Prepared by The University of Iowa Center for Human Rights (UICHR)*

In June 2010, the Fédération Internationale de Football Association (FIFA) hosted its annual World Cup matches in South Africa, in part to commemorate the release of Nelson Mandela from Robben Island prison twenty years earlier (February 11, 1990). Upon his release, Mandela spoke to the world: “[O]ur struggle has reached a decisive moment. We call on our people to seize this moment so that the process towards democracy is rapid and uninterrupted.” Since that time, beginning with the repeal of apartheid (designated a “crime against humanity” under international law), South Africa has made important progress towards humane governance. Still, within South Africa, human rights abuses remain; and all across Africa, especially in countries still shaped by colonial legacies and subsequent persistent patterns of public and private corruption, the human rights record is precariously mixed (African National Congress 2009; Global Issues 2009)

 18 — Percent of South Africans currently living with HIV, a rate 25% higher among pregnant women due largely to individual and gang rapes, arguably unsurprising for a country burdened by an unemployment rate of nearly 25%, a poverty rate of 50%, an infant mortality rate almost eight times that of the world’s “developed” nations, and an average life expectancy of just 50 years—all of these conditions of which South Africa’s black population are the principal victims ( 2010; BBC 2009; MSNBC 2006)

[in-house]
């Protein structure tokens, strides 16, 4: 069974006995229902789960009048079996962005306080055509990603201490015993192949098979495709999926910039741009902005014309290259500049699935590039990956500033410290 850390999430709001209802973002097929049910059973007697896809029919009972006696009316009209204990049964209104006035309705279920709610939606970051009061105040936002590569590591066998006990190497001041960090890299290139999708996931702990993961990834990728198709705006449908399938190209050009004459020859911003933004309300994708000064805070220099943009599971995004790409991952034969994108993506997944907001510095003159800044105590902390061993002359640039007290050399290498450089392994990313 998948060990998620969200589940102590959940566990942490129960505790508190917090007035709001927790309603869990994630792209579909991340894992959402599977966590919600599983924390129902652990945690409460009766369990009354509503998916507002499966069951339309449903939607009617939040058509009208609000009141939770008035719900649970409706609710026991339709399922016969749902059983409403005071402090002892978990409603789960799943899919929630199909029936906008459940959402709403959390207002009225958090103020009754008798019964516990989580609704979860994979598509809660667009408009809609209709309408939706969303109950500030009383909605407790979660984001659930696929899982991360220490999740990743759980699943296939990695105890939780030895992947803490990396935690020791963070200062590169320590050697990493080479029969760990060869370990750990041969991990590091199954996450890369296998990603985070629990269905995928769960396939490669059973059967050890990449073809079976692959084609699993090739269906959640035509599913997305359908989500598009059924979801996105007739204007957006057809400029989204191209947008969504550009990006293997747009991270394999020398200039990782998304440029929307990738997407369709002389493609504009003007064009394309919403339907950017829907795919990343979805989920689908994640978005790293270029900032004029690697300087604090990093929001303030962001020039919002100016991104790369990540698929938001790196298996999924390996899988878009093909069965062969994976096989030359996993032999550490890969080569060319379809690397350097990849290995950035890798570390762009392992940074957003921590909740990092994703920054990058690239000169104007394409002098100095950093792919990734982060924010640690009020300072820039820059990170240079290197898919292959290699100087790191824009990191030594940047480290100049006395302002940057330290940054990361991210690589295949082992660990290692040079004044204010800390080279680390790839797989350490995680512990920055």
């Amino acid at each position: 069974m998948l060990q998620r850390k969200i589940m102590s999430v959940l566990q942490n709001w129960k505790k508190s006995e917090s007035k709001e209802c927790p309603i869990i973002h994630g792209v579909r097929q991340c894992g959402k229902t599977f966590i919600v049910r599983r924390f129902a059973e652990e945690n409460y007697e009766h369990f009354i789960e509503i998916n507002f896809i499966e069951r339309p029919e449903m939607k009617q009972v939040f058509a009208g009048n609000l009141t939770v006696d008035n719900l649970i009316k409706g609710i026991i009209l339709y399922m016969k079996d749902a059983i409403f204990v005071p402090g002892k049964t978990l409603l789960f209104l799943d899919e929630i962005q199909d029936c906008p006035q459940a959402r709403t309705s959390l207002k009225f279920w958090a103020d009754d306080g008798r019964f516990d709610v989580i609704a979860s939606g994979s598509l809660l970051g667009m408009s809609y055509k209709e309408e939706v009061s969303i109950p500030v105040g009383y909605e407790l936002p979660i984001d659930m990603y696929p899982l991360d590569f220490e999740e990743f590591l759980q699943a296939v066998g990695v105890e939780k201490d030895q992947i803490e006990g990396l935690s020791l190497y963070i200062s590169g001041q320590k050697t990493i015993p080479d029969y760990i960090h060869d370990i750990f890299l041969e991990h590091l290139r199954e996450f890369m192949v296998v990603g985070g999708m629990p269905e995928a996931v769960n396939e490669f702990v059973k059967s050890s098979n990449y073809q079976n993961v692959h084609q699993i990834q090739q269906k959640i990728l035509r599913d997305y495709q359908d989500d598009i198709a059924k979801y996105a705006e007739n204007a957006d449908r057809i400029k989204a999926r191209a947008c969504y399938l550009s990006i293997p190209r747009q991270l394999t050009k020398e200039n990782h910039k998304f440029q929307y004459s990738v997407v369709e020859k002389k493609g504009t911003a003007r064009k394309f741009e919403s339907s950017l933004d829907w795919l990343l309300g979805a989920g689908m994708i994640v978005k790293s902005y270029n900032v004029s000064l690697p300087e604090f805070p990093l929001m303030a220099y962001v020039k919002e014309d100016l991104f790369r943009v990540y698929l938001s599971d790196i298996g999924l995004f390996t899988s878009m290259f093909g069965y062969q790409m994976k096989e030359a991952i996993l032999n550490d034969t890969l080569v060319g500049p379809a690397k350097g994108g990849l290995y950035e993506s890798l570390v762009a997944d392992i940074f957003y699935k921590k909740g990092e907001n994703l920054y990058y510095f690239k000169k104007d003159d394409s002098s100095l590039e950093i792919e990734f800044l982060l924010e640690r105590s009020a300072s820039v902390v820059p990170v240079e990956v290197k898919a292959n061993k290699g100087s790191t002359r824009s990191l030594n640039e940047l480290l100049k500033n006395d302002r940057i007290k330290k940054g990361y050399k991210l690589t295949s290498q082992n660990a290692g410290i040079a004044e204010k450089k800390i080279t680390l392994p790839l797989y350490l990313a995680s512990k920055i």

23 — Number of people killed in addition to 60 wounded in a December 2009 attack on the Shamo Hotel in Mogadishu, a consequence of fighting between Somalia’s military forces and armed opposition groups—violent struggles that have been sparked by piracy, unaccountable warlords, counterfeit currencies, toxic waste dumping, and other severe conditions that in turn have resulted in thousands of civilian causalities, displaced hundreds of thousands of Somali citizens, and provoked chains of assassinations and mysterious disappearances in an environment marked by corruption, impeded delivery of humanitarian food aid, endemic famine, and disease. (Amnesty International 2010)

50 — Percent of the Sierra Leone population living on less than $1 daily, forcing citizens to forego essential healthcare and depriving them of their internationally recognized rights to life and good health (Amnesty International 2009), and other factors that themselves are commonly the result of racial discrimination (Urban Institute 2009)

 143 — Number of persons arbitrarily arrested in Zimbabwe in February 2010 for attending constitutional reform meetings of Zimbabwe’s Movement for Democratic Change (MDC), the opposition party to President Robert Mugabe’s Zimbabwe African National UnionPatriotic Front (ZANUPF) which, in a notoriously flawed presidential election, defeated the MDC in March 2002. The arrests took place notwithstanding a February 2009 Global Political Agreement between the ZANUPF and the MDC intended to resolve Zimbabwe’s eight-years-long economic and political crisis, but which has been continuously aborted by a ZANU-PF led culture of violence and the imposition of severe restrictions on freedom of speech and assembly (Human Rights Watch 2010).

 321 — Number of villagers massacred in the northeast of the Democratic Republic of Congo (DRC) in December 2009 exclusive of 80 boys and girls kept alive to become soldiers and sex slaves, owing to violent conflict waged since 1997 between the Congolese army and rebel dissidents, which has so far displaced more than 2 million people. In 2009 alone, the army and the dissidents murdered approximately 2,500 innocent civilians and raped over 7,000 women and girls country-wide (BBC World 2010; Human Rights Watch 2010).